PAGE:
Mobile Marketing Revolution


JASON SPERO: I think a
conversation about mobile starts with the customer. And what’s happened over the
course of the last three years has been an absolute revolution
of the usage of a mobile device. The devices are always with us
and all the usage patterns show that this is a part
of our everyday life. We’re talking to customers about
how to think about how their customer engages with
them, whether that’s how do they acquire a new customer or
how do they take care of the customers they have. They have
to be infusing mobile throughout that marketing
conversation. It’s funny, it starts with the
basics because mobile means so many different things, right? It means tablets, it
means location, it means all of this. But the first thing you have
to do is be there when they come looking for you. You have to have the most basic
asset, which is a mobile website that thinks about how
someone on a relatively small screen that’s a touchscreen with
a device that knows where it is, is going to want
to engage your brand or your service. So it’s funny to say it, but
the first thing you have to have is a mobile website. And that then can build into
a lot of different things. But it’s a very basic starting
point and a lot of people overlook it. And from there, we can grow
people’s efforts and work with them to help them understand how
a tablet might bring them into a new segment, or about
how the mobile device may enable them to extend their
relationship with their customer into a different
time of day. There’s lots of good examples
about people who are taking advantage of mobile and
presenting opportunities that embrace these devices. I’d point to Priceline. Priceline has a relationship
with people who want to make hotel reservations. And what they found is mobile
allowed them to extend that relationship and to capture an
entirely new use case, which is the traveler who realizes
they need a hotel that night, or who’s stuck for another
day, or who finds himself overlaid as we all have been
when a flight is missed or all of that, who needs a
hotel instantly. They were finding an enormous
amount of the traffics their mobile website was making
same-day reservations and often within 15 or 20 miles. And so it’s added an entire
dimension and a whole new revenue stream with how they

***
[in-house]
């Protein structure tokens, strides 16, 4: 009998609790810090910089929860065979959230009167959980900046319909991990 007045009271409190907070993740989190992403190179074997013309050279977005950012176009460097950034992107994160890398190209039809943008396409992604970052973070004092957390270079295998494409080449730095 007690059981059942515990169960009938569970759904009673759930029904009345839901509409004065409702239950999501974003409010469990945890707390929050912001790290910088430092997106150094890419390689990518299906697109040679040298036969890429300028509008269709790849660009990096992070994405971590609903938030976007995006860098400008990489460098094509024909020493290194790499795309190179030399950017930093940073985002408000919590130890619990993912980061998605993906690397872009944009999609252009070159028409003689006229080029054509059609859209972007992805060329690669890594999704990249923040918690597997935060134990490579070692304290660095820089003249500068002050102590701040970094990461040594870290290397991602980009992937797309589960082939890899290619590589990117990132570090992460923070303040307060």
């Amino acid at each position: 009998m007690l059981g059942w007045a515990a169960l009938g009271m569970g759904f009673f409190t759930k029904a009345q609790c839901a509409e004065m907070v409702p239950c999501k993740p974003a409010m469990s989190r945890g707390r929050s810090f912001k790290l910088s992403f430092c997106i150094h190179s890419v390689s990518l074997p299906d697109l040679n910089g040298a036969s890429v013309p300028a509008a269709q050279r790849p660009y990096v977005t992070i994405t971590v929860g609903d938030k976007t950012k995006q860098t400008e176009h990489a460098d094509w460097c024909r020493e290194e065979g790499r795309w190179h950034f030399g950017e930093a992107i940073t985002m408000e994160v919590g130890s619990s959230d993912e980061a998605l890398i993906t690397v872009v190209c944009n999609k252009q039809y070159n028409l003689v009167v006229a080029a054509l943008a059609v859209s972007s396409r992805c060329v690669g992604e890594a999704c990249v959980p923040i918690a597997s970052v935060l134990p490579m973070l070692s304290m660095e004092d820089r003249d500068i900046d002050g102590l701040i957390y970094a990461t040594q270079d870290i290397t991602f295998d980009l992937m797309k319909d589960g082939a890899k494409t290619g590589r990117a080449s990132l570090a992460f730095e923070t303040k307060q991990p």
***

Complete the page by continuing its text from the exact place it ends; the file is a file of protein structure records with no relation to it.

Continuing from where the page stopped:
think about their business. I think the desktop and a
tablet and a mobile are complementary. I think what you’re going to
have is, you’re going to start to have the blurring of
the lines because– I don’t have a desktop phone,
I have a laptop. And I take that with
me and it’s got connectivity in a lot of places. I think what we’re finding is,
you have a context where you are mobile that may not be
specific to your phone or your tablet or your desktop. But we’re finding that people
are using these devices in entirely new context at
different times of day and on the weekends. And so think about the use
case of using a device on public transportation, or when
you’re walking around your neighborhood, or when you’re
sitting at home on the couch. These are entirely different use
cases brought about by the connectivity and the portability
of these devices. So bringing it back to your
question, inevitably, some people are going to just
replicate their experience from a desktop environment. But I believe fairly
passionately that that is underutilizing the capabilities
and the rich data around mobile to deliver a
mobile-specific experience that takes advantage
of position and rich new contexts. I think any equation about
building products for new environments that are as
disruptive as the mobile phone has to be a dialogue
with the customer. You’re going to be in a rapid
iteration cycle where you’re putting things out there. This is true of Google, this is
true of anybody building a product, or this is true of a
brand that’s trying to engage their customer. You have to put something out
there and then you have to watch the way the users engage
with that offering. And that means analyze
the data. Watch how that’s different
among different segments. And then evolve your offering
and test hypotheses. I think we don’t know enough yet
about mobile to know, here is the exact template and map
to how to engage a user on a mobile phone. I think what we do know is that
users are engaging with these in entirely new ways. And so what we’re recommending
to people is, get something out there that you think might
be something they’d engage with and then watch the
way the user engages. And from my perspective,
the user teaches us. The user is teaching us what
they want by electing how they engage with what we offer
them in mobile. So it’s a dialogue, and
I don’t think it’s pushed to the consumer. And I certainly don’t think the
consumer is able to write us an essay about
what they want. And so you have to be constantly
engaging that customer and watching as
the data comes back.

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